26 and Counting: How Jeremy Guthrie Is Allowing HRs at an Alarming Rate

Tom RichardsCorrespondent IAugust 1, 2009

Kevin Youkilis hammers a hanging 2-1 slider into the left field seats at Camden Yards, giving the Red Sox a 6-5 lead over the Baltimore Orioles.

This story has become all too common this season for the Orioles' number one starter Jeremy Guthrie.

Guthrie has allowed a career and American League high 26 home runs this season, including three on Friday night in a loss to the Boston Red Sox.  This certainly is not what the Orioles need or expected from the veteran right-hander.

"The only thing I can think of is I don’t have great movement on my pitches,” Guthrie said. “I think I’ve always been a pitcher who’s been around the zone like I have this year. But when you don’t have that little bit extra, when you don’t have any movement, which I haven’t had hardly at all this entire season, that’s the only reason I can come up with.”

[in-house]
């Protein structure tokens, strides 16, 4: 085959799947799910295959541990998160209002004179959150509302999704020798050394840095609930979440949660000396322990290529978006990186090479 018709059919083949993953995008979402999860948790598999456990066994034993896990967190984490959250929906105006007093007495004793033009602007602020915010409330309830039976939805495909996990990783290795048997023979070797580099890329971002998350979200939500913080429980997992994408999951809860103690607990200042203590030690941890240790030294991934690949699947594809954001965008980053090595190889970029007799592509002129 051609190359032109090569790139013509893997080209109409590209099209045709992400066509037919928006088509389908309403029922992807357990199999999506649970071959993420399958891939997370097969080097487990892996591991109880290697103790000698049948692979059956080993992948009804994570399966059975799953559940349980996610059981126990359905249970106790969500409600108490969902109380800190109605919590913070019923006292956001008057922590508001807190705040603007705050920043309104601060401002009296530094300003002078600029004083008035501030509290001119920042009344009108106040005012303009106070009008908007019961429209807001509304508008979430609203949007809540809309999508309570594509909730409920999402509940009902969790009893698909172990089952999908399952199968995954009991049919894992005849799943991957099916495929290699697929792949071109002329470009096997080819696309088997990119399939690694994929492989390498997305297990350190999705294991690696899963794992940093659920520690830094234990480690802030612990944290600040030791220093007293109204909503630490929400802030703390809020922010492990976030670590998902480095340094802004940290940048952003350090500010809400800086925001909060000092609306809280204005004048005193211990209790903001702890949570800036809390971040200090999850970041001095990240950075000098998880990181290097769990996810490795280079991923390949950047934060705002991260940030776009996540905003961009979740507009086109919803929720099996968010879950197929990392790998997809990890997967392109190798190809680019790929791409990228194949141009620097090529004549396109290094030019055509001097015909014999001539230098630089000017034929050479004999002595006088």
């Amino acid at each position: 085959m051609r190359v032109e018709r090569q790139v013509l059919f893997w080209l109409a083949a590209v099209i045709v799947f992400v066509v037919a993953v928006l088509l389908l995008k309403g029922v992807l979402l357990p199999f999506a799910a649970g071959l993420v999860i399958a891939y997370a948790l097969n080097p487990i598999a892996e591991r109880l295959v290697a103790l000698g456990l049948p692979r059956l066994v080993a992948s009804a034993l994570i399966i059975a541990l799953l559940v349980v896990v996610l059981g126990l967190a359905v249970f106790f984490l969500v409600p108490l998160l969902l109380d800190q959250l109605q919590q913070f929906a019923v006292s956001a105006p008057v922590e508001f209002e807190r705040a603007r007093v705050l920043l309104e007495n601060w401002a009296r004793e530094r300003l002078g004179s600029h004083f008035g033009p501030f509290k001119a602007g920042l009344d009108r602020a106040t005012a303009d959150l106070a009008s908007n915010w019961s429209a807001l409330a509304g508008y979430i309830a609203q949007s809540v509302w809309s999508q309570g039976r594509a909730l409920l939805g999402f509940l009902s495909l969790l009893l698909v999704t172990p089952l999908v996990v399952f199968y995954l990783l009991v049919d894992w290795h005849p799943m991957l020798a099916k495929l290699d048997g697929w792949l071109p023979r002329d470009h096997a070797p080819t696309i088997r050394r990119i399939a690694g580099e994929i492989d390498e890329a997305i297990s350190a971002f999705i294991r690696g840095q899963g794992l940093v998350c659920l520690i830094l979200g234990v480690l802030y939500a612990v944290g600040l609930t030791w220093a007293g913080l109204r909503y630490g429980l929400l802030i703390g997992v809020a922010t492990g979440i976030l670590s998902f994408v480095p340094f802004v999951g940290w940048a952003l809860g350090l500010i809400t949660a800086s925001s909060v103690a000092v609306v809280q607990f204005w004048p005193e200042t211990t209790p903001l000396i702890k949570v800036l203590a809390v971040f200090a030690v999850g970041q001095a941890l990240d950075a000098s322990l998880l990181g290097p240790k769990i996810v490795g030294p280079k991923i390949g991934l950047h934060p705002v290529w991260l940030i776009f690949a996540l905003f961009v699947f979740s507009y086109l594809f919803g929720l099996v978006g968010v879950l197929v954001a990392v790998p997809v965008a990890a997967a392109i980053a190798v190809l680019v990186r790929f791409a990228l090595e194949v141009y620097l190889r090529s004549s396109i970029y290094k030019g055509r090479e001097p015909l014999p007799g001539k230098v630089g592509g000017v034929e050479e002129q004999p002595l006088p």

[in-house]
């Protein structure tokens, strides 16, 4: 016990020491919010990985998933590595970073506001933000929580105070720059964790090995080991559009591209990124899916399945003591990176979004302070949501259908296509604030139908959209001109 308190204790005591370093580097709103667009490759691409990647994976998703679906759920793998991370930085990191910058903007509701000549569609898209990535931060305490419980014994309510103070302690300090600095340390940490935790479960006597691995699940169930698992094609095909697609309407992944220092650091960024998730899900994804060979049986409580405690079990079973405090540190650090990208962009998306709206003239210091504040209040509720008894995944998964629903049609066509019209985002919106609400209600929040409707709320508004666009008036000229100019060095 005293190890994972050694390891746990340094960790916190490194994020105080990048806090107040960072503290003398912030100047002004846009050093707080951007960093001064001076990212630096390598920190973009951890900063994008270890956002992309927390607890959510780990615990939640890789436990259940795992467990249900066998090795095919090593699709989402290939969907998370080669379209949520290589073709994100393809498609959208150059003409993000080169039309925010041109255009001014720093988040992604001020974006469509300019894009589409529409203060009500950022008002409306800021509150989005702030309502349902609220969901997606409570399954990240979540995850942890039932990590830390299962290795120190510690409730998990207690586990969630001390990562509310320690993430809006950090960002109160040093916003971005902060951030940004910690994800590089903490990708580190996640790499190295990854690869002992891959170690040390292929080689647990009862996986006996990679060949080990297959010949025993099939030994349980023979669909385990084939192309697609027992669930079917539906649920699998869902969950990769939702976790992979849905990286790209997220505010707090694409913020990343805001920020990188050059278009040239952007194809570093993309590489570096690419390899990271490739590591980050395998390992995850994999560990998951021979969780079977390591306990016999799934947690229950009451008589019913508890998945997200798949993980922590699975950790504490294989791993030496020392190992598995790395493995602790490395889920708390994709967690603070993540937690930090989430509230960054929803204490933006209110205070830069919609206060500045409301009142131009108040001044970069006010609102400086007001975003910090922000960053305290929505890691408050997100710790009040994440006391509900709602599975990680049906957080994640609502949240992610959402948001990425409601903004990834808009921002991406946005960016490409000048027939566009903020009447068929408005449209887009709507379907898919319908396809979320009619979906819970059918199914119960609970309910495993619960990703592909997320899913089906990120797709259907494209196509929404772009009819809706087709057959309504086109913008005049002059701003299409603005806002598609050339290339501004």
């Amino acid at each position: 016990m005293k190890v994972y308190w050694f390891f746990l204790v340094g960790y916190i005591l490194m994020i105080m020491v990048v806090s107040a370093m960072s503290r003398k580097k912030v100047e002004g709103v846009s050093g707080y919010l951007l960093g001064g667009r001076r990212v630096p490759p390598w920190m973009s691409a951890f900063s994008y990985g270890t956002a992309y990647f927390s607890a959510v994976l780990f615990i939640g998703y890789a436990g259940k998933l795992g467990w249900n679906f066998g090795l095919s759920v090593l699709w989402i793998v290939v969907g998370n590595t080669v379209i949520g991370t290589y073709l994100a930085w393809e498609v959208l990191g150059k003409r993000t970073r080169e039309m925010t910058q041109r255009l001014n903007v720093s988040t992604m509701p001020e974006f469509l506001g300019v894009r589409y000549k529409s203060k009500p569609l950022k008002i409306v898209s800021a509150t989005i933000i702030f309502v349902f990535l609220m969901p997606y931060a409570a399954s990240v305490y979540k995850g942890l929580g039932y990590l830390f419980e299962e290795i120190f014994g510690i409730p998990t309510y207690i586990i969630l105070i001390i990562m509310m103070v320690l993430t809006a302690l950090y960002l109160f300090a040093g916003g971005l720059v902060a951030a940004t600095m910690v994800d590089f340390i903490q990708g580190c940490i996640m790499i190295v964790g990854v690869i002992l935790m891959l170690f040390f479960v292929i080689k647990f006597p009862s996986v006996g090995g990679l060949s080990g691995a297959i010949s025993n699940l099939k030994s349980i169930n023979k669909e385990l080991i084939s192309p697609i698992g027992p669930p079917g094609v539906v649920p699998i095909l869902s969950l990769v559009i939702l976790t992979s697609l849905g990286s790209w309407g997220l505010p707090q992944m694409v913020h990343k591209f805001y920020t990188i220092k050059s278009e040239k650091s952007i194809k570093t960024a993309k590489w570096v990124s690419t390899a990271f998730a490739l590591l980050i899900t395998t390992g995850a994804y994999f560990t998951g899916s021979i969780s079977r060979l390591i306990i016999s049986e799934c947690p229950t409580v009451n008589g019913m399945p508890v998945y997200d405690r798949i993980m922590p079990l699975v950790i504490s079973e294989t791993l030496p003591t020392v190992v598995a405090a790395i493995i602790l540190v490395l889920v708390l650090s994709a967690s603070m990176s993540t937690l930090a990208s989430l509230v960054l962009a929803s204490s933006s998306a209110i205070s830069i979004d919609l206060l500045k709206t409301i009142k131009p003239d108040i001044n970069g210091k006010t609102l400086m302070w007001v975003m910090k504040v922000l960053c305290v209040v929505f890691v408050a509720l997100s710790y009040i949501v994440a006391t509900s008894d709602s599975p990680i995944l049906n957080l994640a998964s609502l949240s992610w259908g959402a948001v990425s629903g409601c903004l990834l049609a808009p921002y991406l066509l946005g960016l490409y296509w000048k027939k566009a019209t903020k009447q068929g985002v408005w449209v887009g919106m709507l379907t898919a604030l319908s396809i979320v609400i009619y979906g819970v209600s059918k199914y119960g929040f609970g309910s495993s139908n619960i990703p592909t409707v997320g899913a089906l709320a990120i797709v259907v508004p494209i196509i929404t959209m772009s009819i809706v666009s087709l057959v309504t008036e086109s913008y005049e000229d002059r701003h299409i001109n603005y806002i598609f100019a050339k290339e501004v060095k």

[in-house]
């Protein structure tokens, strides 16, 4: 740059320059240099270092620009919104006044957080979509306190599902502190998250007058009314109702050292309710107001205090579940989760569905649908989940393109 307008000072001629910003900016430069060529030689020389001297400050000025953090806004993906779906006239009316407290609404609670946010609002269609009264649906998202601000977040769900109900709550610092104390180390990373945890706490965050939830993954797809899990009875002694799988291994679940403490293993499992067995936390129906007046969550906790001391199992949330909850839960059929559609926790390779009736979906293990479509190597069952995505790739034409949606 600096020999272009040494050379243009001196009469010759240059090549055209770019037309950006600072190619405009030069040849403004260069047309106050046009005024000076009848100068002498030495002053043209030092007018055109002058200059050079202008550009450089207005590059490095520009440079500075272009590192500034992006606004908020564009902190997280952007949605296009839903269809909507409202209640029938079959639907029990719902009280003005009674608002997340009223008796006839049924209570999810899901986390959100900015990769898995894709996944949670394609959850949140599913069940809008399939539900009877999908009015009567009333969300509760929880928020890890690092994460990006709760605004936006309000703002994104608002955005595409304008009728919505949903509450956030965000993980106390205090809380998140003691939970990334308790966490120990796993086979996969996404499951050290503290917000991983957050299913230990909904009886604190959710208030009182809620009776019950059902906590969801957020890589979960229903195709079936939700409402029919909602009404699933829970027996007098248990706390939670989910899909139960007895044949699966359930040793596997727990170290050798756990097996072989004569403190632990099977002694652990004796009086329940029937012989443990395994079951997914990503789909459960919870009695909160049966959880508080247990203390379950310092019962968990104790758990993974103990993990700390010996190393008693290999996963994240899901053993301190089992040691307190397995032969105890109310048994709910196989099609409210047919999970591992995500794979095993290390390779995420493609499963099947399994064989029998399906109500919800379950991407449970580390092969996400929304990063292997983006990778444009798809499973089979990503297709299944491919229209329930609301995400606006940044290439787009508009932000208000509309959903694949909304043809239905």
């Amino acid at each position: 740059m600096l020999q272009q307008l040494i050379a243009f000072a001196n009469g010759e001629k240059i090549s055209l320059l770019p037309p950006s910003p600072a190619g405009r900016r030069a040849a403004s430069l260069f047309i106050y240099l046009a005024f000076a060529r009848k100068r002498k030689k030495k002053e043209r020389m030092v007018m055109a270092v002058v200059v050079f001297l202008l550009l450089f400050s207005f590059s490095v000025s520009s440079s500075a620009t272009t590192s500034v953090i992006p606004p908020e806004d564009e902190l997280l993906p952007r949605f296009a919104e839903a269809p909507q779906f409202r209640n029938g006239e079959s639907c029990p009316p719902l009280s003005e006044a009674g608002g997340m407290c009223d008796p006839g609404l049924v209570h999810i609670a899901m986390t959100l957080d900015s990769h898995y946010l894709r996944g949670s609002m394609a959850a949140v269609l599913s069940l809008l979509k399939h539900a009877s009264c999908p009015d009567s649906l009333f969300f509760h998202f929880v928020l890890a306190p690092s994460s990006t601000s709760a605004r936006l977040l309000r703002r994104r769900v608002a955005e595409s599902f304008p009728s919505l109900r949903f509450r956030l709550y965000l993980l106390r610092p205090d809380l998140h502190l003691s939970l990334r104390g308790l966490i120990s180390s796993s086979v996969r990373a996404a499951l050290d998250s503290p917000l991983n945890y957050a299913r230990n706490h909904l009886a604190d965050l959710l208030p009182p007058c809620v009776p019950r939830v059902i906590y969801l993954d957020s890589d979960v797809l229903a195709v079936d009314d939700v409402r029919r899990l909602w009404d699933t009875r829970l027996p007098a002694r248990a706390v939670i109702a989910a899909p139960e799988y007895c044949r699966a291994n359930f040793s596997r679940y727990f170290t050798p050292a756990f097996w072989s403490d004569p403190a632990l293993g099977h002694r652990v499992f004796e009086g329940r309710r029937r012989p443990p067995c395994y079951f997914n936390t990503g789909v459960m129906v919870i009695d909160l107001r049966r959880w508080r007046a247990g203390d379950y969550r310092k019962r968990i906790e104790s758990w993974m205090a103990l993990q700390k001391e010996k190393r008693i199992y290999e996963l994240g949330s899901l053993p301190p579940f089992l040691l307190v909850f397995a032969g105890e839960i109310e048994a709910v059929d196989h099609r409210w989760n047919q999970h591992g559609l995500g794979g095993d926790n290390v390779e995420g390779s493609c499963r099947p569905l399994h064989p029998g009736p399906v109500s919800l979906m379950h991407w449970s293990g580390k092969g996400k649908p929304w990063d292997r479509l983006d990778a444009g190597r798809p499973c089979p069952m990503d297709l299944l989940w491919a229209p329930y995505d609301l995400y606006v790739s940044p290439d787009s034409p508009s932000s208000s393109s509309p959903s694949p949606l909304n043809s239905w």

Guthrie certainly has been around the strike zone this season, as the number of walks he has issued hasn't increased significantly from previous seasons. The case seems to be that he is making too many mistake pitches up in the zone, and the hitters are making him pay the price.

At 30 years old, Guthrie is the veteran starting pitcher in the Orioles starting rotation, a rotation that at one point featured as many as four rookies. Remarkably, Guthrie is also the only remaining pitcher in the starting rotation since opening day.

Hopefully Guthrie can work with pitching coach Rick Kranitz and correct a mechanical issue that is behind the reason for this increase in the long balls. Not coincidentally, Guthrie's earned run average this season (5.37) is at its all time high during his three year career with the Orioles.

Guthrie is eligible for arbitration next season, and if the season continues to progress like this then the Orioles won't have to worry about a big increase in his salary for next season.